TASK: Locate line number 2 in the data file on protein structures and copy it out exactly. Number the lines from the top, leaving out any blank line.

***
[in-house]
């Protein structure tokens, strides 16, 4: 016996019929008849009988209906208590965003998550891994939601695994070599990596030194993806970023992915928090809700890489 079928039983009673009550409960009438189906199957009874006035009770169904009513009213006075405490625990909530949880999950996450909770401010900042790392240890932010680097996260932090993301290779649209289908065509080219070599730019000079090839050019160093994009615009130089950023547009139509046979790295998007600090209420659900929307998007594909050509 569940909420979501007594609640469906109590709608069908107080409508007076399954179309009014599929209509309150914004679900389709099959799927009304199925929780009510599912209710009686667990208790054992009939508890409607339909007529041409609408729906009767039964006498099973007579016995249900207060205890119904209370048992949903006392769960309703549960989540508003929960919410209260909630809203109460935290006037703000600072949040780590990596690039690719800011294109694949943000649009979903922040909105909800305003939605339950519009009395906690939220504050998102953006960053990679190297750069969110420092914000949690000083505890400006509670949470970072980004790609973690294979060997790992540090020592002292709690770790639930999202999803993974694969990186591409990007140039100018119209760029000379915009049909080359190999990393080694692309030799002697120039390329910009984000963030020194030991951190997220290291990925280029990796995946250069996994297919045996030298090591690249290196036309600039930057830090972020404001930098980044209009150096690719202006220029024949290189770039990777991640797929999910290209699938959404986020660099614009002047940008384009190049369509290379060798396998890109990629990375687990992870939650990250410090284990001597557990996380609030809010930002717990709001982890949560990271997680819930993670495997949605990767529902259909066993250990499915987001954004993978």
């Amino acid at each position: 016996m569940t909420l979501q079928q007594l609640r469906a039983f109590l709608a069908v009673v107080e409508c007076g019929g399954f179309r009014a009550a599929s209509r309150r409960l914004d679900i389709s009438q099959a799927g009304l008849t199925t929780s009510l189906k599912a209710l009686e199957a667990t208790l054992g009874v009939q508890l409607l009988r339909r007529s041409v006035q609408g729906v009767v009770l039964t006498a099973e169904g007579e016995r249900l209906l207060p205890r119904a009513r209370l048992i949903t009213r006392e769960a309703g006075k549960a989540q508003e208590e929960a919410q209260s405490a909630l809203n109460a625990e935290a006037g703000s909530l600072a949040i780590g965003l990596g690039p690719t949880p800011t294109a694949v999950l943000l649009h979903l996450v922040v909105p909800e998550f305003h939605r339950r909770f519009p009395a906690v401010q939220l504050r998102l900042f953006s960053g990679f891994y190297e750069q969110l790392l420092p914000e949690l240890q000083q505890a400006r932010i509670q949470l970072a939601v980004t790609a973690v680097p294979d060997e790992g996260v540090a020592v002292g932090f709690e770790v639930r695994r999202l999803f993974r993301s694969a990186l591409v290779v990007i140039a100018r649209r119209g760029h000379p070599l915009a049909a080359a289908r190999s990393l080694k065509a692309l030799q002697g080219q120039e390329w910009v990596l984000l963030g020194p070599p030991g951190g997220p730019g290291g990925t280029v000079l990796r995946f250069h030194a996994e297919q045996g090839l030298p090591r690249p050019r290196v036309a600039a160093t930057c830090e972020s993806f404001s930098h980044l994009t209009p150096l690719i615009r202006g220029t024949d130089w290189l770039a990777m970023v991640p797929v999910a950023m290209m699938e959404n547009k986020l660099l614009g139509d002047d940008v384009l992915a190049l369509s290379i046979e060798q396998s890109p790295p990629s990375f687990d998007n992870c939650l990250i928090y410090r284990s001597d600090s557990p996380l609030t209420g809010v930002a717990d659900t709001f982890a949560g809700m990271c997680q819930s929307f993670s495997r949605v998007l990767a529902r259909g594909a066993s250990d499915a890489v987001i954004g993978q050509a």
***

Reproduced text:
């Protein structure tokens, strides 16, 4: 016996019929008849009988209906208590965003998550891994939601695994070599990596030194993806970023992915928090809700890489 079928039983009673009550409960009438189906199957009874006035009770169904009513009213006075405490625990909530949880999950996450909770401010900042790392240890932010680097996260932090993301290779649209289908065509080219070599730019000079090839050019160093994009615009130089950023547009139509046979790295998007600090209420659900929307998007594909050509 569940909420979501007594609640469906109590709608069908107080409508007076399954179309009014599929209509309150914004679900389709099959799927009304199925929780009510599912209710009686667990208790054992009939508890409607339909007529041409609408729906009767039964006498099973007579016995249900207060205890119904209370048992949903006392769960309703549960989540508003929960919410209260909630809203109460935290006037703000600072949040780590990596690039690719800011294109694949943000649009979903922040909105909800305003939605339950519009009395906690939220504050998102953006960053990679190297750069969110420092914000949690000083505890400006509670949470970072980004790609973690294979060997790992540090020592002292709690770790639930999202999803993974694969990186591409990007140039100018119209760029000379915009049909080359190999990393080694692309030799002697120039390329910009984000963030020194030991951190997220290291990925280029990796995946250069996994297919045996030298090591690249290196036309600039930057830090972020404001930098980044209009150096690719202006220029024949290189770039990777991640797929999910290209699938959404986020660099614009002047940008384009190049369509290379060798396998890109990629990375687990992870939650990250410090284990001597557990996380609030809010930002717990709001982890949560990271997680819930993670495997949605990767529902259909066993250990499915987001954004993978």